MATTHEWS:  David, your thoughts? 

BRODY:  Remember that he, in essence, said that it would be difficult, you know, when he talked to you. 

MATTHEWS:  He used the word strongly. 

BRODY:  He said it would be difficult.  The reason it would be difficult—let‘s face it, maybe he is being a straight talker here, because he knows it will be difficult for him if he doesn‘t pick a pro-lifer.  So, in essence, he was conceding the point that he needs to be very careful on his pick.  Clearly, he‘s gone from 2000 -- in 2000, when he made those comments, he was running for the Republican nomination. 

MATTHEWS:  There he is with the Villanova Wildcat.  That‘s tough stuff to say your party‘s pro-life down the line. 

BERNARD:  The party is not pro-life right down the line.  It‘s going to be difficult for John McCain no matter what.  The conservative wing of the Republican party is not convinced that he is their man yet.  They‘re not yet rallying around him, and there are a lot of conservatives who are saying that they‘d rather sit the race out and come back and try again in 2012.  John McCain is very well aware of this.  This is his last opportunity to become president of the United States and he‘s playing to win.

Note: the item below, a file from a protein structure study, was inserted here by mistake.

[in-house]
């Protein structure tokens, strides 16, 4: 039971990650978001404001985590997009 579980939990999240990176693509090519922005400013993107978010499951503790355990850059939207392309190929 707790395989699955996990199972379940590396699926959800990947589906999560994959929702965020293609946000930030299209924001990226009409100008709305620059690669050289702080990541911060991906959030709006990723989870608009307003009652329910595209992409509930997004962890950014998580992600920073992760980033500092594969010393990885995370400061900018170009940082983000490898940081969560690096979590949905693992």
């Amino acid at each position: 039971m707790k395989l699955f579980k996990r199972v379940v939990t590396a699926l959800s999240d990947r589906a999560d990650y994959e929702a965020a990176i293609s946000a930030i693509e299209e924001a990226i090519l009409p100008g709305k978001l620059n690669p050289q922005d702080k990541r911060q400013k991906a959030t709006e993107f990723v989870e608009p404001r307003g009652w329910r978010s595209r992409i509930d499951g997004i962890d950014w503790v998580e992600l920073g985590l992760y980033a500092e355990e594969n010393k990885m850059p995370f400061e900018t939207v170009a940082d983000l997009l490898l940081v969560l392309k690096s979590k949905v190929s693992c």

MATTHEWS:  Last question to all three of you, starting with you, Michelle, then David, then Joan.  Is John McCain benefiting from this fight between the two Democrats? 

BERNARD:  Absolutely, because he doesn‘t have to get his paws dirty? 

They are doing it to themselves. 

MATTHEWS:  Paws?  I thought you were center right, politically, but paws?  What do you think, David?

BRODY:  Of course he is.  Also, what‘s going to happen come after the conventions?  They‘re going to—the RNC and John McCain, what are they going to do?  They‘re going to go ahead and start with the American flag pin that Obama doesn‘t wear, if he‘s the nominee. 

MATTHEWS:  Do you think that‘s a real issue for him?